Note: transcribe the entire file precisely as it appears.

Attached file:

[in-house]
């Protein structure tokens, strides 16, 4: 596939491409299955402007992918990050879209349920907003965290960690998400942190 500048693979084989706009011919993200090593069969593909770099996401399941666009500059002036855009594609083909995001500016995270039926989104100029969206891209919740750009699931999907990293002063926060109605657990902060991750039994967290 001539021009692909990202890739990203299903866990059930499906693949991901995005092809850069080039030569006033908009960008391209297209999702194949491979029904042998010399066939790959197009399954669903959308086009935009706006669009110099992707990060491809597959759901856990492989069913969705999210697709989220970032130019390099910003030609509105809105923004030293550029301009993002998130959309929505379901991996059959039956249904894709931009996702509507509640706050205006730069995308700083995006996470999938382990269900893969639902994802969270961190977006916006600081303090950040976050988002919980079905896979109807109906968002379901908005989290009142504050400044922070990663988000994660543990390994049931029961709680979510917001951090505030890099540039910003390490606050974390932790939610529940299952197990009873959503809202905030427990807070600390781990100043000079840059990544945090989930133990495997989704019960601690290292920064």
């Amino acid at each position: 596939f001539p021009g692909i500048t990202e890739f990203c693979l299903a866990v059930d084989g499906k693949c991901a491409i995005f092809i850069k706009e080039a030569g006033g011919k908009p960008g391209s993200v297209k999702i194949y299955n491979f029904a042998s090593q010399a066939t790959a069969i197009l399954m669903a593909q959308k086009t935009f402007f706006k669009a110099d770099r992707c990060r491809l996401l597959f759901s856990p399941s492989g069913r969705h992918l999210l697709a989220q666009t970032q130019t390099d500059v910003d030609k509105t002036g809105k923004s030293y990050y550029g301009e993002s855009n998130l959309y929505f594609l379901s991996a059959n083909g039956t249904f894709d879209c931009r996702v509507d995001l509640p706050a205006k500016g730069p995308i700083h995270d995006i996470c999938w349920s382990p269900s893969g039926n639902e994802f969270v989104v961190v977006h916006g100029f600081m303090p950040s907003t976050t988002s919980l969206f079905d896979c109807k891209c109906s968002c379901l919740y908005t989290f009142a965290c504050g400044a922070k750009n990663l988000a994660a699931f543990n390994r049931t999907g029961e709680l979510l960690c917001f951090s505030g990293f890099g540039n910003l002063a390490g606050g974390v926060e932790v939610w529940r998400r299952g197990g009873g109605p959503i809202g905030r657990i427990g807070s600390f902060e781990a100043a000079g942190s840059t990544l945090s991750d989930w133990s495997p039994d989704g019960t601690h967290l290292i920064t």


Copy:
[in-house]
């Protein structure tokens, strides 16, 4: 596939491409299955402007992918990050879209349920907003965290960690998400942190 500048693979084989706009011919993200090593069969593909770099996401399941666009500059002036855009594609083909995001500016995270039926989104100029969206891209919740750009699931999907990293002063926060109605657990902060991750039994967290 001539021009692909990202890739990203299903866990059930499906693949991901995005092809850069080039030569006033908009960008391209297209999702194949491979029904042998010399066939790959197009399954669903959308086009935009706006669009110099992707990060491809597959759901856990492989069913969705999210697709989220970032130019390099910003030609509105809105923004030293550029301009993002998130959309929505379901991996059959039956249904894709931009996702509507509640706050205006730069995308700083995006996470999938382990269900893969639902994802969270961190977006916006600081303090950040976050988002919980079905896979109807109906968002379901908005989290009142504050400044922070990663988000994660543990390994049931029961709680979510917001951090505030890099540039910003390490606050974390932790939610529940299952197990009873959503809202905030427990807070600390781990100043000079840059990544945090989930133990495997989704019960601690290292920064």
């Amino acid at each position: 596939f001539p021009g692909i500048t990202e890739f990203c693979l299903a866990v059930d084989g499906k693949c991901a491409i995005f092809i850069k706009e080039a030569g006033g011919k908009p960008g391209s993200v297209k999702i194949y299955n491979f029904a042998s090593q010399a066939t790959a069969i197009l399954m669903a593909q959308k086009t935009f402007f706006k669009a110099d770099r992707c990060r491809l996401l597959f759901s856990p399941s492989g069913r969705h992918l999210l697709a989220q666009t970032q130019t390099d500059v910003d030609k509105t002036g809105k923004s030293y990050y550029g301009e993002s855009n998130l959309y929505f594609l379901s991996a059959n083909g039956t249904f894709d879209c931009r996702v509507d995001l509640p706050a205006k500016g730069p995308i700083h995270d995006i996470c999938w349920s382990p269900s893969g039926n639902e994802f969270v989104v961190v977006h916006g100029f600081m303090p950040s907003t976050t988002s919980l969206f079905d896979c109807k891209c109906s968002c379901l919740y908005t989290f009142a965290c504050g400044a922070k750009n990663l988000a994660a699931f543990n390994r049931t999907g029961e709680l979510l960690c917001f951090s505030g990293f890099g540039n910003l002063a390490g606050g974390v926060e932790v939610w529940r998400r299952g197990g009873g109605p959503i809202g905030r657990i427990g807070s600390f902060e781990a100043a000079g942190s840059t990544l945090s991750d989930w133990s495997p039994d989704g019960t601690h967290l290292i920064t």